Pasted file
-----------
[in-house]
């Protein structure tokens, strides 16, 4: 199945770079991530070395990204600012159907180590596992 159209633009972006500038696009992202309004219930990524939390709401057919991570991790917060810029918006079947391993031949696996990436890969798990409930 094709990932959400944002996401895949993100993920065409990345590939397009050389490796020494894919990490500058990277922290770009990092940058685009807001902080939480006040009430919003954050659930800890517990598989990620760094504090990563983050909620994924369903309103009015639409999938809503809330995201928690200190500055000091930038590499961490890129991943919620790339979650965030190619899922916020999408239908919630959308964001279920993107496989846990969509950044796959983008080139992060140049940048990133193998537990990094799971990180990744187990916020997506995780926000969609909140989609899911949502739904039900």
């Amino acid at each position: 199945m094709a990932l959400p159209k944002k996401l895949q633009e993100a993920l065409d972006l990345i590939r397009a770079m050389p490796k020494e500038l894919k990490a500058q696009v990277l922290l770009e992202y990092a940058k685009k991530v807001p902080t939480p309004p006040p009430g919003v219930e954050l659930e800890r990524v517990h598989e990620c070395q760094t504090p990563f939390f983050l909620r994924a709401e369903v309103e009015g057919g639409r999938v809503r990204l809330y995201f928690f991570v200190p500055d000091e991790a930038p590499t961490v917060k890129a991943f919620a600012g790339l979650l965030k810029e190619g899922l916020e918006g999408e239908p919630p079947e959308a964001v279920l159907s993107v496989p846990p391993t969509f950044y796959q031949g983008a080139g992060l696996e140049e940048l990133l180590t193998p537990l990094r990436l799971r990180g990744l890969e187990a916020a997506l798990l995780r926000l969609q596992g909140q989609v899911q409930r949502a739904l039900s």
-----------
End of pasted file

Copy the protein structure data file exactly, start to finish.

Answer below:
[in-house]
């Protein structure tokens, strides 16, 4: 199945770079991530070395990204600012159907180590596992 159209633009972006500038696009992202309004219930990524939390709401057919991570991790917060810029918006079947391993031949696996990436890969798990409930 094709990932959400944002996401895949993100993920065409990345590939397009050389490796020494894919990490500058990277922290770009990092940058685009807001902080939480006040009430919003954050659930800890517990598989990620760094504090990563983050909620994924369903309103009015639409999938809503809330995201928690200190500055000091930038590499961490890129991943919620790339979650965030190619899922916020999408239908919630959308964001279920993107496989846990969509950044796959983008080139992060140049940048990133193998537990990094799971990180990744187990916020997506995780926000969609909140989609899911949502739904039900």
């Amino acid at each position: 199945m094709a990932l959400p159209k944002k996401l895949q633009e993100a993920l065409d972006l990345i590939r397009a770079m050389p490796k020494e500038l894919k990490a500058q696009v990277l922290l770009e992202y990092a940058k685009k991530v807001p902080t939480p309004p006040p009430g919003v219930e954050l659930e800890r990524v517990h598989e990620c070395q760094t504090p990563f939390f983050l909620r994924a709401e369903v309103e009015g057919g639409r999938v809503r990204l809330y995201f928690f991570v200190p500055d000091e991790a930038p590499t961490v917060k890129a991943f919620a600012g790339l979650l965030k810029e190619g899922l916020e918006g999408e239908p919630p079947e959308a964001v279920l159907s993107v496989p846990p391993t969509f950044y796959q031949g983008a080139g992060l696996e140049e940048l990133l180590t193998p537990l990094r990436l799971r990180g990744l890969e187990a916020a997506l798990l995780r926000l969609q596992g909140q989609v899911q409930r949502a739904l039900s």